Probably not much doing in the land of polling over Easter, but The Australian as always takes advantage of the situation to unload Newspoll’s quarterly aggregates, providing breakdowns of the combined polling so far this year by state, gender and metro/regional. The results strongly suggest the Coalition’s recent downward movement has been driven by Victoria.
Also of note:
• The Australian has results from a privately commissioned poll by MediaReach which suggests Bronwyn Bishop would suffer a heavy defeat if Dick Smith ran against her as an independent in Mackellar, as he says he will do if she again wins Liberal preselection. The poll of 877 respondents showed Smith on 54% of the primary vote, compared with just 21% for Bishop. Sixty-nine per cent of respondents said Bishop should retire, and she recorded a net favourability of minus 30% compared with plus 59% for Smith. A report in the Daily Telegraph this week said support for Bishop was rapidly waning ahead of the preselection vote on April 16.
• A poll conducted for Sky News by Omnipoll, a new venture involving former Newspoll director Martin O’Shannessy, suggests the federal government will have a difficult sell with its mooted company tax cut. Out of four budgetary options offered, this one was most favoured by 3% of respondents, compared with 46% for fixing the bottom line, 27% for spending more on education, and 25% for personal income tax cuts. Respondents also faced a forced choice question on whether Malcolm Turnbull had lived up to expectations and Prime Minister, which broke 62-38 against. A table at the Sydney Morning Herald features breakdowns by age and, interestingly and unusually, income. The results suggest the most indulgent view of Turnbull’s performance is taken by the young and the wealthy.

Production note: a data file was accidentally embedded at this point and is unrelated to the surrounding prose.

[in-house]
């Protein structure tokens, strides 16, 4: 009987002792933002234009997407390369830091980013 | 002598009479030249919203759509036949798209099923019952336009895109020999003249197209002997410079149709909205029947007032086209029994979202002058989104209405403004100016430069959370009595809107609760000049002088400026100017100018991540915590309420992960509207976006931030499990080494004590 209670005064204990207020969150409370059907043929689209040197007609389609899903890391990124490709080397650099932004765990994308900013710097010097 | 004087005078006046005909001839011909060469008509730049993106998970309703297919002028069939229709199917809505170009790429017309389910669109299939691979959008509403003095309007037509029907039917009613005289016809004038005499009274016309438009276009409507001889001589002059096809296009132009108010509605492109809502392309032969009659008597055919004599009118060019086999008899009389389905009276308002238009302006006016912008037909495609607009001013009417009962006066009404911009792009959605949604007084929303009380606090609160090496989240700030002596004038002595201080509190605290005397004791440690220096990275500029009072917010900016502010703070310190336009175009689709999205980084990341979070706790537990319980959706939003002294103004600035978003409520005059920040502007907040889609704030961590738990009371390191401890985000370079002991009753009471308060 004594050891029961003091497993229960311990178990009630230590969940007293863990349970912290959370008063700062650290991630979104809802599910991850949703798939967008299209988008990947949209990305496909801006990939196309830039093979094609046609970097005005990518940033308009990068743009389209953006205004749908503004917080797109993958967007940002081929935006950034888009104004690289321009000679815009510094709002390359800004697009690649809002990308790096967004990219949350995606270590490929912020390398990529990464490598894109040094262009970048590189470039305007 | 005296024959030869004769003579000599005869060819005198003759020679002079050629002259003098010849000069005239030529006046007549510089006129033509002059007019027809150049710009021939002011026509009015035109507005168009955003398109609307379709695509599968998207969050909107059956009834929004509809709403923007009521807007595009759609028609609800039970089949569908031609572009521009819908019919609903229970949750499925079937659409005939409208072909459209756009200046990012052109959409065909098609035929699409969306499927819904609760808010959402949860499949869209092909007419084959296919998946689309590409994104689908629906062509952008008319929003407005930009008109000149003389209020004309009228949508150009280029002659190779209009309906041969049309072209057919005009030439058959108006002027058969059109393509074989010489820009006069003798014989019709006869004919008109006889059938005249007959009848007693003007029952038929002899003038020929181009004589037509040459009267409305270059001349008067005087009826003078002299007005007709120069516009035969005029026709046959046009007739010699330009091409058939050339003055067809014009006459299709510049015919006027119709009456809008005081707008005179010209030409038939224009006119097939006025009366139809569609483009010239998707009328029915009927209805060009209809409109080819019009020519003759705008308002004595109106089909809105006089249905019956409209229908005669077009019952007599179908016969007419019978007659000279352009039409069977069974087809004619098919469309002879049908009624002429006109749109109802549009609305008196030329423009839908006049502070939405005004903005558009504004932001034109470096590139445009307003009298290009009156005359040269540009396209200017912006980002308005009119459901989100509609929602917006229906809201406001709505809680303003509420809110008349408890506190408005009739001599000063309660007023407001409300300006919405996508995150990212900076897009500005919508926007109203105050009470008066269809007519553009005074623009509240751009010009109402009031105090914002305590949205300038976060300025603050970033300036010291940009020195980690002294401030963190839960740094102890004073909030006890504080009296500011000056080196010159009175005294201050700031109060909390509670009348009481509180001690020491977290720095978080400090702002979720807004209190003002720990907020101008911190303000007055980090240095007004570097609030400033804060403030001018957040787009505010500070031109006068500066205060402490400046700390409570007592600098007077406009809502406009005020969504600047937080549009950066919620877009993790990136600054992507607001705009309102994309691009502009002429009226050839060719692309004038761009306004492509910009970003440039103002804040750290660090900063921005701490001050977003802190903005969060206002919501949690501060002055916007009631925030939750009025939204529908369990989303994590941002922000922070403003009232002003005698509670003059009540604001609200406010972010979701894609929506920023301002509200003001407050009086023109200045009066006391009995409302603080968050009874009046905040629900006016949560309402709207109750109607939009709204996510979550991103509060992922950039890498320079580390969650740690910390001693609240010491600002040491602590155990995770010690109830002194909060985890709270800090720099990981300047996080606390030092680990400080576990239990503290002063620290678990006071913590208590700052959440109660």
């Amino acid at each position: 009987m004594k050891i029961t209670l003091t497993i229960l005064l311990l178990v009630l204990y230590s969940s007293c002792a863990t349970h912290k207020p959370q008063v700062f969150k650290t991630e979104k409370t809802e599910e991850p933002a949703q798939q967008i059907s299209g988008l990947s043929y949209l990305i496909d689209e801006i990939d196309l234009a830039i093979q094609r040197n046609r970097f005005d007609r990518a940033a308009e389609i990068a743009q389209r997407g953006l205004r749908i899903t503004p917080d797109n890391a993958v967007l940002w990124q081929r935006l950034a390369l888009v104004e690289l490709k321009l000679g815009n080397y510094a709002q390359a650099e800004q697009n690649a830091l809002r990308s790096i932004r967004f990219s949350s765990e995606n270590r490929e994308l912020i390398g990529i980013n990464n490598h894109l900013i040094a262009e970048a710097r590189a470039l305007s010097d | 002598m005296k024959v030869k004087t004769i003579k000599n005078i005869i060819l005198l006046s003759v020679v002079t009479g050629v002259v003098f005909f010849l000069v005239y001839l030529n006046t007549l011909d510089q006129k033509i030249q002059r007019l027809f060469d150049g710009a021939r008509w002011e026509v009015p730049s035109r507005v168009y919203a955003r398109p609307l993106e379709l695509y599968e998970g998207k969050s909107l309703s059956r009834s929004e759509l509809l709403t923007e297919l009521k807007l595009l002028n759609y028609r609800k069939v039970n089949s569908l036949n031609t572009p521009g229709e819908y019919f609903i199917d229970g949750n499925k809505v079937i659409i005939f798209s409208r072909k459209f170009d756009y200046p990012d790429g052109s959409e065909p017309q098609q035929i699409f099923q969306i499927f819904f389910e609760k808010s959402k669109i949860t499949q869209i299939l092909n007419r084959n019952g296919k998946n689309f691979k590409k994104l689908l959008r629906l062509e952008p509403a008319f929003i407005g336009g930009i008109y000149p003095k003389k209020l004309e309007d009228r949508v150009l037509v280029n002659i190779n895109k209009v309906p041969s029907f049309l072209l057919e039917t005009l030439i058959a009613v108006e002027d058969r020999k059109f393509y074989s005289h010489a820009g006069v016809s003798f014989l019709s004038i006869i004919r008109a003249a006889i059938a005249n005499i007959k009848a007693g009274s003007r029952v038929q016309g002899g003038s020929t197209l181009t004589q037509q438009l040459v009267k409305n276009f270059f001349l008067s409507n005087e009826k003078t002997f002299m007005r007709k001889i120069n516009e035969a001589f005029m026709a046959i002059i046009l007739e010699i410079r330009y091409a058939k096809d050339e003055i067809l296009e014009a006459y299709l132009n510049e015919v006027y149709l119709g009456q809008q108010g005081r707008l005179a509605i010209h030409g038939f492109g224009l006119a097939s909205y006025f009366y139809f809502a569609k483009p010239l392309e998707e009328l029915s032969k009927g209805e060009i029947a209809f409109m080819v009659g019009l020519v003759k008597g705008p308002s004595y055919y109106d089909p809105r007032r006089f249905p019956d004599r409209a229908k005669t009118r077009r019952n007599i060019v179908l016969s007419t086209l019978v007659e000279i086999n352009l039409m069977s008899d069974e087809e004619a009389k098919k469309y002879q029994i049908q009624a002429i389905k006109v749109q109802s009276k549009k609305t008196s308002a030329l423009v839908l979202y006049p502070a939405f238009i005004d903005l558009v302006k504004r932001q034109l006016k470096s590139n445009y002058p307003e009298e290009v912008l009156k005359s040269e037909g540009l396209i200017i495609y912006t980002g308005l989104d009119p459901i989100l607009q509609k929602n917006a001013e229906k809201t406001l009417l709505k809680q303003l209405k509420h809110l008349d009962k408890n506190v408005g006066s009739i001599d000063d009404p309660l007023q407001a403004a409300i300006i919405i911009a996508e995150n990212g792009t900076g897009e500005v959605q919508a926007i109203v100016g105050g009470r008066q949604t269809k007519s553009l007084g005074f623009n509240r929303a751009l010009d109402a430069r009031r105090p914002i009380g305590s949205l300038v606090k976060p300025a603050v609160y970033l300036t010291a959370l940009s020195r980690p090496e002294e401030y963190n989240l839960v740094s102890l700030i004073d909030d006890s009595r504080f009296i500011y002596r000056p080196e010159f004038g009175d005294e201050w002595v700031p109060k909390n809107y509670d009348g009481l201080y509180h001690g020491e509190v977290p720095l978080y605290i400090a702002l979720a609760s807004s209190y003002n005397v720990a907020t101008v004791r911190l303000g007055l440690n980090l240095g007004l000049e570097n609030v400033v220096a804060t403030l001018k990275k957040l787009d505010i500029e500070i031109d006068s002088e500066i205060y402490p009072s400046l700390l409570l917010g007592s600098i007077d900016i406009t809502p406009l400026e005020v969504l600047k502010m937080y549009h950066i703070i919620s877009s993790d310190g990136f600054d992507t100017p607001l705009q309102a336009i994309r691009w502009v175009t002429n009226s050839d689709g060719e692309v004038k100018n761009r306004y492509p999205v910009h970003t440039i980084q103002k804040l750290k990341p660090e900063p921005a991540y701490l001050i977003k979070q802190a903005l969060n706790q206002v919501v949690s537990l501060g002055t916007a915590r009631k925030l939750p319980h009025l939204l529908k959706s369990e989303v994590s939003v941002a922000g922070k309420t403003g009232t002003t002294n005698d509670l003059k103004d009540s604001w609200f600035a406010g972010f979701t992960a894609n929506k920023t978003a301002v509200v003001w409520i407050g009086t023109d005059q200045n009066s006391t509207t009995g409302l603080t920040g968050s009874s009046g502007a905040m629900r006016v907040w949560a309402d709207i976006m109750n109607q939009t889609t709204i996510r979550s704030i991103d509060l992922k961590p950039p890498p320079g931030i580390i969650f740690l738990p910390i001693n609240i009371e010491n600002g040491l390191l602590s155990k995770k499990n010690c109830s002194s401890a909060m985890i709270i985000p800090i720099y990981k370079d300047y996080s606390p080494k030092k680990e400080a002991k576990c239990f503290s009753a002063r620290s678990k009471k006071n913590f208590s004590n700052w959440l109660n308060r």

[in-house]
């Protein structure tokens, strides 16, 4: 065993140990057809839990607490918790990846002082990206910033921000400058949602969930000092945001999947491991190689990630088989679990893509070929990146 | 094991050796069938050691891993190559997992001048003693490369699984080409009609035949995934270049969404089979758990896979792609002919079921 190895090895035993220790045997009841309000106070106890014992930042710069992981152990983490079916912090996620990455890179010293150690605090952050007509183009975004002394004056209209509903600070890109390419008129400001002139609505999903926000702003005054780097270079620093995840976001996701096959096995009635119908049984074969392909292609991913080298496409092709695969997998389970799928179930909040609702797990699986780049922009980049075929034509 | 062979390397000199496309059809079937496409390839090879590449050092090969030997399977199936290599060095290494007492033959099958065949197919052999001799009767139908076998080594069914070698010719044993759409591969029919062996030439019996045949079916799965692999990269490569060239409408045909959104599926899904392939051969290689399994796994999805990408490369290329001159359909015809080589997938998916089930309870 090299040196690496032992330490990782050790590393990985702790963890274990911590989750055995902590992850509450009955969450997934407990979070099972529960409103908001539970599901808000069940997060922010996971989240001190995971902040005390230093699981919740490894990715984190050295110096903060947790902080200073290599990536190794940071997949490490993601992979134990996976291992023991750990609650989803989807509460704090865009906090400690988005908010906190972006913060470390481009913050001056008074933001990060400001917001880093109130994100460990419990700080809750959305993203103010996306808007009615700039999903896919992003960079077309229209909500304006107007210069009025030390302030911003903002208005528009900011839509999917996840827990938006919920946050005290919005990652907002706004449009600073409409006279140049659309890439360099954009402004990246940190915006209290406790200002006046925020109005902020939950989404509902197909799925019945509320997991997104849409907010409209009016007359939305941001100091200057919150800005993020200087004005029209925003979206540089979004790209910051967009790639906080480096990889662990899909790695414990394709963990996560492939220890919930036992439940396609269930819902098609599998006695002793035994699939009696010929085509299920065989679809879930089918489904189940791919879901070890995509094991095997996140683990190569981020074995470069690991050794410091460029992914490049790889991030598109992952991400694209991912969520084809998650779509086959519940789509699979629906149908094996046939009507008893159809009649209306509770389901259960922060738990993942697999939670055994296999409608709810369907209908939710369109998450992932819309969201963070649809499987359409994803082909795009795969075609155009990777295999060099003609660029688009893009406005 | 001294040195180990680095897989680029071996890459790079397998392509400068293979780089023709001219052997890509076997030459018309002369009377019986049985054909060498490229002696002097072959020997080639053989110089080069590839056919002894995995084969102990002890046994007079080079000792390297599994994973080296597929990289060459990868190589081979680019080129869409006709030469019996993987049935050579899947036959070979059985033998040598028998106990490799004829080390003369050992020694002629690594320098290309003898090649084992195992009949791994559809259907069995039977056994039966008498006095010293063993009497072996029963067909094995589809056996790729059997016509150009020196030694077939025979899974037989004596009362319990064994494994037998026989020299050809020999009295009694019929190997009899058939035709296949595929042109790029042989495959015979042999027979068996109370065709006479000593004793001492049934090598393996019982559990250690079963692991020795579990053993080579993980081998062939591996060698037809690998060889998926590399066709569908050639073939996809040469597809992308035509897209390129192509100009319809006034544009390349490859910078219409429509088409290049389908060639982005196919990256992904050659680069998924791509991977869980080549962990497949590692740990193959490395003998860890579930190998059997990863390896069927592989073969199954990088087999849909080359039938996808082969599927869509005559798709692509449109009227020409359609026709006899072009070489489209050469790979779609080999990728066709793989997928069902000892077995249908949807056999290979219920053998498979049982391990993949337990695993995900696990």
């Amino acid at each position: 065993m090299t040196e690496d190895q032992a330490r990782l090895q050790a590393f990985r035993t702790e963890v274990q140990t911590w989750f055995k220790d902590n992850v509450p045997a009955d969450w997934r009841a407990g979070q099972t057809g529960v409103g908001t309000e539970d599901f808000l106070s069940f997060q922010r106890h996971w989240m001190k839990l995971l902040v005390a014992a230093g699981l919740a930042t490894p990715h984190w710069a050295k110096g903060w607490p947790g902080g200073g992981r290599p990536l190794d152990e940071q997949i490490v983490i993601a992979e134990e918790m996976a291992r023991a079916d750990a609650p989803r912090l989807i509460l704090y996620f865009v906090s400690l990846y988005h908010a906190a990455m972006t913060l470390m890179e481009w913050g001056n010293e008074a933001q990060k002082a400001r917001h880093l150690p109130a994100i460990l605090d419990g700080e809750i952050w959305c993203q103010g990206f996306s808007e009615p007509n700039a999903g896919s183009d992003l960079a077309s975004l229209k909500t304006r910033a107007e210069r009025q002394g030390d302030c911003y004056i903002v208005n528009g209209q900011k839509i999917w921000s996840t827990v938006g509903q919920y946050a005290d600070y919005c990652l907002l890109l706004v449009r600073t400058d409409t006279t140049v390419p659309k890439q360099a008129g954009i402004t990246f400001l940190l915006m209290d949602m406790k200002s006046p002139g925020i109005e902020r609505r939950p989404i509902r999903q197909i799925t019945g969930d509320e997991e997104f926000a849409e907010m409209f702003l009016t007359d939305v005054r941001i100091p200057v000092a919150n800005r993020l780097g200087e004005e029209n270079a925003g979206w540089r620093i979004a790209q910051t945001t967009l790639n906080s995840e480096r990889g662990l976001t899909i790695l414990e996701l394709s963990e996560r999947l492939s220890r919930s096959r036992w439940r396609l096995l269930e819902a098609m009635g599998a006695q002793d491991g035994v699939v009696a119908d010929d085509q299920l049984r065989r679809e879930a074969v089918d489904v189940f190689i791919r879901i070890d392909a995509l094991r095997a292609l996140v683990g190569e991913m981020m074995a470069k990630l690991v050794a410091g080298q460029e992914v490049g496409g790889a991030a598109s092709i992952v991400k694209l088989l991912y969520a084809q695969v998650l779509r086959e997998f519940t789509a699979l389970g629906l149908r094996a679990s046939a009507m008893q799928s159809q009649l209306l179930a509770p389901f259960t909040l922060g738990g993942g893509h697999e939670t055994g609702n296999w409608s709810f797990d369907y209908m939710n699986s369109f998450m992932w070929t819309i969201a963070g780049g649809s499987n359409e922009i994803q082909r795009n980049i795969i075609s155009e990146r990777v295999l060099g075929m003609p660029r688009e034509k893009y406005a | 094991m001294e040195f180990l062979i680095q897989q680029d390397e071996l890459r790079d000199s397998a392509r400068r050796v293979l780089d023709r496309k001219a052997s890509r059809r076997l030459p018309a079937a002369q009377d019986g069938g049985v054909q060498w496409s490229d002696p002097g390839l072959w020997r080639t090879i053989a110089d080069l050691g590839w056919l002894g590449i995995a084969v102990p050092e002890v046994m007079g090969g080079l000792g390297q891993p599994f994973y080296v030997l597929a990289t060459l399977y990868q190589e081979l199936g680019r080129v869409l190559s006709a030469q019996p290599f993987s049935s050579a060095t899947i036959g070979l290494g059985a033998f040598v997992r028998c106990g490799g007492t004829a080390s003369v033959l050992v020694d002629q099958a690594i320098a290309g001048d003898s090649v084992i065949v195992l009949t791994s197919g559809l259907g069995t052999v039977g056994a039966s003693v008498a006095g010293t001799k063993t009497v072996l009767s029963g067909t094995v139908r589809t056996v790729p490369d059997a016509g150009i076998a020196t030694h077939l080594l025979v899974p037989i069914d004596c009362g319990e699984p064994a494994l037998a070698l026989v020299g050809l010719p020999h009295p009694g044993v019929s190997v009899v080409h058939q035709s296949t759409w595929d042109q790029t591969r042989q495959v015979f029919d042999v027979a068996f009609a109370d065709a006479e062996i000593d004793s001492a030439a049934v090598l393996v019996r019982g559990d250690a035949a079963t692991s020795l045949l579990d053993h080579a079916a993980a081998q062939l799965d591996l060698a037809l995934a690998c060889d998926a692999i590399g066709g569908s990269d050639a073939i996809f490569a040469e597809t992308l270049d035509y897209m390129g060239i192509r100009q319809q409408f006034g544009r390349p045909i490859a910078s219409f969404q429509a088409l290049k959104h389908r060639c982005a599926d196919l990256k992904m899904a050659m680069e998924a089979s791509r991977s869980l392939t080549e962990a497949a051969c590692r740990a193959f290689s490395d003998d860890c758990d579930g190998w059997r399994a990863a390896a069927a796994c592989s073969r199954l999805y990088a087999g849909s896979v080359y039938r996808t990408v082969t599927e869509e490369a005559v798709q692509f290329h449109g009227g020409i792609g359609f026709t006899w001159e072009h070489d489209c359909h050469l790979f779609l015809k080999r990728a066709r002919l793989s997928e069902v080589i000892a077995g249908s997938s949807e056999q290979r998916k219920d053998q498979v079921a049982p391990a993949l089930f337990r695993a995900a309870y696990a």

• An intra-Coalition stoush looms in the rural Victorian seat of Murray, following Sharman Stone’s retirement announcement on Saturday. Stone gained the seat for the Liberals upon the retirement of Nationals member Bruce Lloyd in 1996. Rebecca Urban of The Australian reports candidates for Liberal preselection will include Duncan McGauchie, “a Melbourne-based communications specialist and former policy adviser to previous Victorian premier Ted Baillieu”.